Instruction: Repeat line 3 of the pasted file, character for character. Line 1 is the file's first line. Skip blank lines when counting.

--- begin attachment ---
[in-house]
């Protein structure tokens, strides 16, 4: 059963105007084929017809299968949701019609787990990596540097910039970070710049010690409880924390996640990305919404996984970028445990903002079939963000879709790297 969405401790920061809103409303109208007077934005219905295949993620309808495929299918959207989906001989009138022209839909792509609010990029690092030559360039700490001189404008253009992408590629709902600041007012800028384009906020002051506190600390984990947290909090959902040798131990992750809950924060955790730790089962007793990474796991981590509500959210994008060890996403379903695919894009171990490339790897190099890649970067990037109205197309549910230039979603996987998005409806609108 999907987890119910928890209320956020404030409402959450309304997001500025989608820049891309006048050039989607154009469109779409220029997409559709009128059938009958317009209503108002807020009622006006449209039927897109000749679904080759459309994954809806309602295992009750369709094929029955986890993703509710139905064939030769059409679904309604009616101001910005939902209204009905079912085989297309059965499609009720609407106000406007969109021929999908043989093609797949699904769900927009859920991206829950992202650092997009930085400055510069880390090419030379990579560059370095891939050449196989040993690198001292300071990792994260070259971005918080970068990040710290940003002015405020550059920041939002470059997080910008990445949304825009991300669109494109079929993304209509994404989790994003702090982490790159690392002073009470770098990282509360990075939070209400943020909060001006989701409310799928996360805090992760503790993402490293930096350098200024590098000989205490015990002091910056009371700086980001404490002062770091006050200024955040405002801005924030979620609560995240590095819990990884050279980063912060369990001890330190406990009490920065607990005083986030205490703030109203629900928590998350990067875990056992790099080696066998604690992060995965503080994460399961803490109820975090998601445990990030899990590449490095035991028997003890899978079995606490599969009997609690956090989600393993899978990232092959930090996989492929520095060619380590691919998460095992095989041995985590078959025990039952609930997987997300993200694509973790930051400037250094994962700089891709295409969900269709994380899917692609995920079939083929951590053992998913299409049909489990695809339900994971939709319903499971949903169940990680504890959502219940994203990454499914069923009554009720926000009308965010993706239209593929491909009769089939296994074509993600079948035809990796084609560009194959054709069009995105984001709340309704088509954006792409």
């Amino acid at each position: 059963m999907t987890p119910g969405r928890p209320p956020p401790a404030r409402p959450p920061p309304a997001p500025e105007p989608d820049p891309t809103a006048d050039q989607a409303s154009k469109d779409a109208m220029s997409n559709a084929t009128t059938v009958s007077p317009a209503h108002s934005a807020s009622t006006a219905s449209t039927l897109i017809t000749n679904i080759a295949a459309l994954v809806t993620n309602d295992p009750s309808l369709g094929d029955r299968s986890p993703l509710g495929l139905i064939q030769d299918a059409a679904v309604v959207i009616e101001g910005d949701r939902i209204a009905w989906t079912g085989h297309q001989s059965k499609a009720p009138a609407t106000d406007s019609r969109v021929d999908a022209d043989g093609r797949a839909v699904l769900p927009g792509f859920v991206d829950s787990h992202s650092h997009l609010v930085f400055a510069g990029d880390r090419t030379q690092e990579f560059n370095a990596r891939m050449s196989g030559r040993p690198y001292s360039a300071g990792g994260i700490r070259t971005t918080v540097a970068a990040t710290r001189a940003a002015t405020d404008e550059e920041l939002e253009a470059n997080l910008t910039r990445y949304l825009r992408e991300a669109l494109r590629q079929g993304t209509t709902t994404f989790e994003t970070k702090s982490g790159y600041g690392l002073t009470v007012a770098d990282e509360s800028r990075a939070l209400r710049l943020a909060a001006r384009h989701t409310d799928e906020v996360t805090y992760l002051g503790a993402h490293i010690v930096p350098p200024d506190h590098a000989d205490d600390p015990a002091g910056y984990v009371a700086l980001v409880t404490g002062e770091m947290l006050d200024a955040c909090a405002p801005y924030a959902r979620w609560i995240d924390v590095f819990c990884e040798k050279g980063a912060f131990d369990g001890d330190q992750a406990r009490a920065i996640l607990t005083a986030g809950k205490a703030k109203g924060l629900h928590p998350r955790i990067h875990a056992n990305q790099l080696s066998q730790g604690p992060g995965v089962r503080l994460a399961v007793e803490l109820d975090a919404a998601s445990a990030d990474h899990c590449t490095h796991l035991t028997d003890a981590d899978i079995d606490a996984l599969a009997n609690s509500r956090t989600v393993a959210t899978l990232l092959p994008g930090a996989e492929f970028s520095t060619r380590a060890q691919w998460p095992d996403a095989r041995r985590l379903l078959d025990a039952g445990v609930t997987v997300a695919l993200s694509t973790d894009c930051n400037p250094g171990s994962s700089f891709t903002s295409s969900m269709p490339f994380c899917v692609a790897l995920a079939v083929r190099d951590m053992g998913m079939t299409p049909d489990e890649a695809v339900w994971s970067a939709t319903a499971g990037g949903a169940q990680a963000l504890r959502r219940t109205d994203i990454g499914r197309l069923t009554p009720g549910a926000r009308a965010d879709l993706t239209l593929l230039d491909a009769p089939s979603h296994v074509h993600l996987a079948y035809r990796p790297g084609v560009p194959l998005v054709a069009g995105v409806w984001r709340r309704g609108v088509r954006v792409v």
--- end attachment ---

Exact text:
């Amino acid at each position: 059963m999907t987890p119910g969405r928890p209320p956020p401790a404030r409402p959450p920061p309304a997001p500025e105007p989608d820049p891309t809103a006048d050039q989607a409303s154009k469109d779409a109208m220029s997409n559709a084929t009128t059938v009958s007077p317009a209503h108002s934005a807020s009622t006006a219905s449209t039927l897109i017809t000749n679904i080759a295949a459309l994954v809806t993620n309602d295992p009750s309808l369709g094929d029955r299968s986890p993703l509710g495929l139905i064939q030769d299918a059409a679904v309604v959207i009616e101001g910005d949701r939902i209204a009905w989906t079912g085989h297309q001989s059965k499609a009720p009138a609407t106000d406007s019609r969109v021929d999908a022209d043989g093609r797949a839909v699904l769900p927009g792509f859920v991206d829950s787990h992202s650092h997009l609010v930085f400055a510069g990029d880390r090419t030379q690092e990579f560059n370095a990596r891939m050449s196989g030559r040993p690198y001292s360039a300071g990792g994260i700490r070259t971005t918080v540097a970068a990040t710290r001189a940003a002015t405020d404008e550059e920041l939002e253009a470059n997080l910008t910039r990445y949304l825009r992408e991300a669109l494109r590629q079929g993304t209509t709902t994404f989790e994003t970070k702090s982490g790159y600041g690392l002073t009470v007012a770098d990282e509360s800028r990075a939070l209400r710049l943020a909060a001006r384009h989701t409310d799928e906020v996360t805090y992760l002051g503790a993402h490293i010690v930096p350098p200024d506190h590098a000989d205490d600390p015990a002091g910056y984990v009371a700086l980001v409880t404490g002062e770091m947290l006050d200024a955040c909090a405002p801005y924030a959902r979620w609560i995240d924390v590095f819990c990884e040798k050279g980063a912060f131990d369990g001890d330190q992750a406990r009490a920065i996640l607990t005083a986030g809950k205490a703030k109203g924060l629900h928590p998350r955790i990067h875990a056992n990305q790099l080696s066998q730790g604690p992060g995965v089962r503080l994460a399961v007793e803490l109820d975090a919404a998601s445990a990030d990474h899990c590449t490095h796991l035991t028997d003890a981590d899978i079995d606490a996984l599969a009997n609690s509500r956090t989600v393993a959210t899978l990232l092959p994008g930090a996989e492929f970028s520095t060619r380590a060890q691919w998460p095992d996403a095989r041995r985590l379903l078959d025990a039952g445990v609930t997987v997300a695919l993200s694509t973790d894009c930051n400037p250094g171990s994962s700089f891709t903002s295409s969900m269709p490339f994380c899917v692609a790897l995920a079939v083929r190099d951590m053992g998913m079939t299409p049909d489990e890649a695809v339900w994971s970067a939709t319903a499971g990037g949903a169940q990680a963000l504890r959502r219940t109205d994203i990454g499914r197309l069923t009554p009720g549910a926000r009308a965010d879709l993706t239209l593929l230039d491909a009769p089939s979603h296994v074509h993600l996987a079948y035809r990796p790297g084609v560009p194959l998005v054709a069009g995105v409806w984001r709340r309704g609108v088509r954006v792409v």